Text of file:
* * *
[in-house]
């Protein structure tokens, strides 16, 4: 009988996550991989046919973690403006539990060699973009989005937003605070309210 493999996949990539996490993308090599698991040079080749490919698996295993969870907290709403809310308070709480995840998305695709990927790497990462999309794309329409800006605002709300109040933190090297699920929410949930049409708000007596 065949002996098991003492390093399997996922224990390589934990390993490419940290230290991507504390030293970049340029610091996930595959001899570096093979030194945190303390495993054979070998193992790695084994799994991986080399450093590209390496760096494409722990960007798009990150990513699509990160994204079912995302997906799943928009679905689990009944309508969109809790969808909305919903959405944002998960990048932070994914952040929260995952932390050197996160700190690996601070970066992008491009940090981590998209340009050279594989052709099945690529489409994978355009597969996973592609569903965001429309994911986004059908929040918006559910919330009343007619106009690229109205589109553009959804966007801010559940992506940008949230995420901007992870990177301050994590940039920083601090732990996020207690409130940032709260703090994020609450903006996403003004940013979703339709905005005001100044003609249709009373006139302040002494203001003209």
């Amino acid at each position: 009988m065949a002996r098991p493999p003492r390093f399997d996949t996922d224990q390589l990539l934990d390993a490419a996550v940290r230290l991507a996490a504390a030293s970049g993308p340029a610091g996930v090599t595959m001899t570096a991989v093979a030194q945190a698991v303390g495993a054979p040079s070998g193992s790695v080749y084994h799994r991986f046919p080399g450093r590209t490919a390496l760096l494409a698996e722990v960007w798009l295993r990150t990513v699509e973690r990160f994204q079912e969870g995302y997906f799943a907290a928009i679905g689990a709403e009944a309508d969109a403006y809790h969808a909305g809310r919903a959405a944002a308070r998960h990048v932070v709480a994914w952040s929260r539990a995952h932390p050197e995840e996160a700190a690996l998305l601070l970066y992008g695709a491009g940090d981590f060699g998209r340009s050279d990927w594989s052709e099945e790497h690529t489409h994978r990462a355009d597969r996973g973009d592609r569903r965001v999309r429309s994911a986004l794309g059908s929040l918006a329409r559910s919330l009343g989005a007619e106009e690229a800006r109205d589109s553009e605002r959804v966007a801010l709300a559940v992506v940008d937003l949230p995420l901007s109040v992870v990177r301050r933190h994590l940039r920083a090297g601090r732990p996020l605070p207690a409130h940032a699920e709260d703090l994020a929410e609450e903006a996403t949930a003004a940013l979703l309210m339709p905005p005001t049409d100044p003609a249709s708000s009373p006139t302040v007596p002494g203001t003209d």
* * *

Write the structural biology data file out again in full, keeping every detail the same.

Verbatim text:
[in-house]
């Protein structure tokens, strides 16, 4: 009988996550991989046919973690403006539990060699973009989005937003605070309210 493999996949990539996490993308090599698991040079080749490919698996295993969870907290709403809310308070709480995840998305695709990927790497990462999309794309329409800006605002709300109040933190090297699920929410949930049409708000007596 065949002996098991003492390093399997996922224990390589934990390993490419940290230290991507504390030293970049340029610091996930595959001899570096093979030194945190303390495993054979070998193992790695084994799994991986080399450093590209390496760096494409722990960007798009990150990513699509990160994204079912995302997906799943928009679905689990009944309508969109809790969808909305919903959405944002998960990048932070994914952040929260995952932390050197996160700190690996601070970066992008491009940090981590998209340009050279594989052709099945690529489409994978355009597969996973592609569903965001429309994911986004059908929040918006559910919330009343007619106009690229109205589109553009959804966007801010559940992506940008949230995420901007992870990177301050994590940039920083601090732990996020207690409130940032709260703090994020609450903006996403003004940013979703339709905005005001100044003609249709009373006139302040002494203001003209």
């Amino acid at each position: 009988m065949a002996r098991p493999p003492r390093f399997d996949t996922d224990q390589l990539l934990d390993a490419a996550v940290r230290l991507a996490a504390a030293s970049g993308p340029a610091g996930v090599t595959m001899t570096a991989v093979a030194q945190a698991v303390g495993a054979p040079s070998g193992s790695v080749y084994h799994r991986f046919p080399g450093r590209t490919a390496l760096l494409a698996e722990v960007w798009l295993r990150t990513v699509e973690r990160f994204q079912e969870g995302y997906f799943a907290a928009i679905g689990a709403e009944a309508d969109a403006y809790h969808a909305g809310r919903a959405a944002a308070r998960h990048v932070v709480a994914w952040s929260r539990a995952h932390p050197e995840e996160a700190a690996l998305l601070l970066y992008g695709a491009g940090d981590f060699g998209r340009s050279d990927w594989s052709e099945e790497h690529t489409h994978r990462a355009d597969r996973g973009d592609r569903r965001v999309r429309s994911a986004l794309g059908s929040l918006a329409r559910s919330l009343g989005a007619e106009e690229a800006r109205d589109s553009e605002r959804v966007a801010l709300a559940v992506v940008d937003l949230p995420l901007s109040v992870v990177r301050r933190h994590l940039r920083a090297g601090r732990p996020l605070p207690a409130h940032a699920e709260d703090l994020a929410e609450e903006a996403t949930a003004a940013l979703l309210m339709p905005p005001t049409d100044p003609a249709s708000s009373p006139t302040v007596p002494g203001t003209d």